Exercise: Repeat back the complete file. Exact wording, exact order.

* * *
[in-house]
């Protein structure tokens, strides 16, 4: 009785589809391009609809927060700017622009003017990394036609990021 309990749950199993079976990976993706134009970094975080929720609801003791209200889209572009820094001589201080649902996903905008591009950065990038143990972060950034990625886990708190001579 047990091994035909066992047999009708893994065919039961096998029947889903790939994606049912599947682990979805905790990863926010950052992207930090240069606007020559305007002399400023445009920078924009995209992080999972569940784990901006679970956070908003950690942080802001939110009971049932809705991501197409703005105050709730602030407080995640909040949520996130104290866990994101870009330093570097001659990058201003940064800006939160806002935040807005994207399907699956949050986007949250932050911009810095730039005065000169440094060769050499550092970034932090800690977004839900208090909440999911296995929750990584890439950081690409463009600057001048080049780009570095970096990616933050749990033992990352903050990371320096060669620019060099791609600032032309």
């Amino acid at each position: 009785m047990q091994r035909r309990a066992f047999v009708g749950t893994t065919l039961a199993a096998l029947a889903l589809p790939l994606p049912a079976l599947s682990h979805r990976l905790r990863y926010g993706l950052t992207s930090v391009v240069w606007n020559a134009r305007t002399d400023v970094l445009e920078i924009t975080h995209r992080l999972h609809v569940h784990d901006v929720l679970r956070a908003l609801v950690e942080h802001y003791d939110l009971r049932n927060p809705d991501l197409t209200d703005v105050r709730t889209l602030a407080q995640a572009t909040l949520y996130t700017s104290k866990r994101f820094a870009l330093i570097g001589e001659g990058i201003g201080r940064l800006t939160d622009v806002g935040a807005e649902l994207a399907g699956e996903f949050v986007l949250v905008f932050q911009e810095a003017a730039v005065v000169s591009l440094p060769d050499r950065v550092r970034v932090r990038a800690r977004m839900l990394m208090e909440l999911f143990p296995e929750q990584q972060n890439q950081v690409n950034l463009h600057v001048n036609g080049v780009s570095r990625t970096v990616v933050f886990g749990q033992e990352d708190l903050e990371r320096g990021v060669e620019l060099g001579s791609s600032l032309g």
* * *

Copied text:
[in-house]
């Protein structure tokens, strides 16, 4: 009785589809391009609809927060700017622009003017990394036609990021 309990749950199993079976990976993706134009970094975080929720609801003791209200889209572009820094001589201080649902996903905008591009950065990038143990972060950034990625886990708190001579 047990091994035909066992047999009708893994065919039961096998029947889903790939994606049912599947682990979805905790990863926010950052992207930090240069606007020559305007002399400023445009920078924009995209992080999972569940784990901006679970956070908003950690942080802001939110009971049932809705991501197409703005105050709730602030407080995640909040949520996130104290866990994101870009330093570097001659990058201003940064800006939160806002935040807005994207399907699956949050986007949250932050911009810095730039005065000169440094060769050499550092970034932090800690977004839900208090909440999911296995929750990584890439950081690409463009600057001048080049780009570095970096990616933050749990033992990352903050990371320096060669620019060099791609600032032309």
């Amino acid at each position: 009785m047990q091994r035909r309990a066992f047999v009708g749950t893994t065919l039961a199993a096998l029947a889903l589809p790939l994606p049912a079976l599947s682990h979805r990976l905790r990863y926010g993706l950052t992207s930090v391009v240069w606007n020559a134009r305007t002399d400023v970094l445009e920078i924009t975080h995209r992080l999972h609809v569940h784990d901006v929720l679970r956070a908003l609801v950690e942080h802001y003791d939110l009971r049932n927060p809705d991501l197409t209200d703005v105050r709730t889209l602030a407080q995640a572009t909040l949520y996130t700017s104290k866990r994101f820094a870009l330093i570097g001589e001659g990058i201003g201080r940064l800006t939160d622009v806002g935040a807005e649902l994207a399907g699956e996903f949050v986007l949250v905008f932050q911009e810095a003017a730039v005065v000169s591009l440094p060769d050499r950065v550092r970034v932090r990038a800690r977004m839900l990394m208090e909440l999911f143990p296995e929750q990584q972060n890439q950081v690409n950034l463009h600057v001048n036609g080049v780009s570095r990625t970096v990616v933050f886990g749990q033992e990352d708190l903050e990371r320096g990021v060669e620019l060099g001579s791609s600032l032309g």